Lade Inhalt...

China as a major strategic factor in the future world

Seminararbeit 2008 16 Seiten

Politik - Internationale Politik - Region: Ferner Osten

Leseprobe

Index

1.Introduction

2.China’s role in egional stability

3.Future Outlook

4.Trading partner or commercial rival? Similarities and Differences.

5.(Cold)War or Peaceful Rise?Theories

6.Conclusion: A framework for peace and development

1.Introduction

The People's Republic of China has risen to become a potential super power of today’s world.[1] Its influence has been growing immensely in many fields.[2] It must therefore be regarded as a major strategic factor in the future world order. Changes in the status quo of the Asian-Pacific are of high significance for global politics. Thus, international political strategies, “long term plan[s] of action designed to achieve [a] particular goal[s]”,[3] have to be adjusted in order to cater to China’s existence as a new main player in the international system.

2.China’s role in regional stability

The maintenance of stability in the Asian-Pacific is harder to achieve than in other regions, such as in Europe, for example: The lack of a multilateral system and interlocking institutions is only one reason. Furthermore, there is no significant regional security organization to be found in the Asian-Pacific.[4] What NATO signifies for Europe, namely a body that through its mere existence discourages the initiation of wars of aggression and guarantees security, does not exist for China and its region.

After the exit of the Soviet Union as a political and military factor in East Asia and the Pacific, China experienced an almost automatic appreciation in its role as a regional player.[5] Nowadays, the region’s security mainly depends on two factors: The commitment of the United States of America and its network of bilateral agreements and cooperation on the one hand and China’s ambitions to become a rising regulative player in East Asia on the other. A third and currently less influential factor could be Russia if it decides to become codetermining power in the Asian-Pacific again.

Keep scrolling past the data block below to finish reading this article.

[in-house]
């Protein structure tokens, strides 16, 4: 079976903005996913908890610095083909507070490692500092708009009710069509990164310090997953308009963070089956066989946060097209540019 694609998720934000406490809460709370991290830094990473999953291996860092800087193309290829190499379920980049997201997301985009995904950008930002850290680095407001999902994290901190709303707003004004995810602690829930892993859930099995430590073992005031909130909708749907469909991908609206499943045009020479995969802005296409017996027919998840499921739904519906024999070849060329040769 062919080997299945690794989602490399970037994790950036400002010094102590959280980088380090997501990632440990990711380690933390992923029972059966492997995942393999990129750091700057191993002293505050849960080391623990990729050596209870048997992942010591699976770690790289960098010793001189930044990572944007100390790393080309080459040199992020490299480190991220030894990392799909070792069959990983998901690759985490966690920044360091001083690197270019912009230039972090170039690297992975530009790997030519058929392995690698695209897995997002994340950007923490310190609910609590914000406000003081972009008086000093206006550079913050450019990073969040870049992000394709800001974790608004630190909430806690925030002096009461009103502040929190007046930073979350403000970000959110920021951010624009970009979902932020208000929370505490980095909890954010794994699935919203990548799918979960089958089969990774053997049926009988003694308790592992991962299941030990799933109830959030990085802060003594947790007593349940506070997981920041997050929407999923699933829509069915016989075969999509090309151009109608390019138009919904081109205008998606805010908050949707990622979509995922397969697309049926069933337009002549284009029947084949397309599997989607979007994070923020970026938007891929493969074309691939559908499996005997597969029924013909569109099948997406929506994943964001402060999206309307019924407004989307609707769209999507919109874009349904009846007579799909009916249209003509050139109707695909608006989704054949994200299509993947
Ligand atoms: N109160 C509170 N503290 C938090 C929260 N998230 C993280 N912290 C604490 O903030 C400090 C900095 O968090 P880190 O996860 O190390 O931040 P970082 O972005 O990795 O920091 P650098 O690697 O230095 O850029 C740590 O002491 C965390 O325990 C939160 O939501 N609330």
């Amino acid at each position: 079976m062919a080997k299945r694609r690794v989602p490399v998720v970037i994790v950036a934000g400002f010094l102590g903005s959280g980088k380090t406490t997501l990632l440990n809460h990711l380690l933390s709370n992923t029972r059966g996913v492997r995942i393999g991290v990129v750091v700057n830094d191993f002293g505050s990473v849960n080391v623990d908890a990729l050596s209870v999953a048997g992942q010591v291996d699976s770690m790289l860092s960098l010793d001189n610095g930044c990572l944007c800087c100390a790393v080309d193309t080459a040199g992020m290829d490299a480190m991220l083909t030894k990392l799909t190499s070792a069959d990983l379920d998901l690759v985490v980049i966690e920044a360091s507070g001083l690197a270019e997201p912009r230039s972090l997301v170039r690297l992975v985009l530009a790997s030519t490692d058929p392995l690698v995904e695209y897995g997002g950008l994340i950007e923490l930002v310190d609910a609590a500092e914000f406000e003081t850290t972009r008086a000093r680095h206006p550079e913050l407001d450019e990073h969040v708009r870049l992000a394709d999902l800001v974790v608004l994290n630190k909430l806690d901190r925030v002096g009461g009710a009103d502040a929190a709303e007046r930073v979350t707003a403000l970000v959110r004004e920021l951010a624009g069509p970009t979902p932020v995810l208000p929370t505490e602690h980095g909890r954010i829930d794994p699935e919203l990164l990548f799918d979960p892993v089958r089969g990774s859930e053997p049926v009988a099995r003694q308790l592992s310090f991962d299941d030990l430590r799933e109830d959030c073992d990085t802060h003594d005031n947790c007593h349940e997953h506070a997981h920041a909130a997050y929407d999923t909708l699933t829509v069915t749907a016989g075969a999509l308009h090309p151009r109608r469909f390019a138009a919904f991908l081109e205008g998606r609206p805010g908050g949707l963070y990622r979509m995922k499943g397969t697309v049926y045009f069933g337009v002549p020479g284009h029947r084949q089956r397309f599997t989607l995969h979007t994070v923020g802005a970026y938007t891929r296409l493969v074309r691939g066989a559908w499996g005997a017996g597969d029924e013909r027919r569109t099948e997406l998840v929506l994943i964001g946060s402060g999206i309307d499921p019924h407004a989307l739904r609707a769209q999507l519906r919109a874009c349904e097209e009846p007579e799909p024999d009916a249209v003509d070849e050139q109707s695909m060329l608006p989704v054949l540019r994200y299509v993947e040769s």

Although the popularity of the United States has been relatively low in the area, the country is acknowledged as being the only player that is able to somewhat curb Chinese expansionist goals. The ongoing rapprochement of the USA and China therefore discomfits Japan as well as smaller countries in the region.[6]

In order to play a regulatory role, the USA has to be able to dominate events in Asia. In order to do so, military bases close to regional trouble spots are needed to accommodate the needs of its combat troops. These bases, however, could theoretically be attacked and destroyed by ballistic launcher systems of other countries. US interventions in the Asian-Pacific can consequently be prohibited by threatening the country to destroy its bases. Moreover, several countries could nowadays threaten the USA to execute retaliatory attacks with weapons of mass destruction on US territory in case of its intervention in the region, as Pakistan or North Korea, for example.[7]

3.Future Outlook

China regards the South China Sea as well as Spratly Islands, a region rich of oil, as its sphere of influence. It can be expected that the country would like to extend this influence towards the East China Sea. These goals, however, contradict Japanese and Taiwanese interests and could be subject to conflict in the future[8]. It can also be speculated that China might have interests to regain -as a long-term goal- territories in the Russian Far East that China has lost in the 18th century or Mongolia.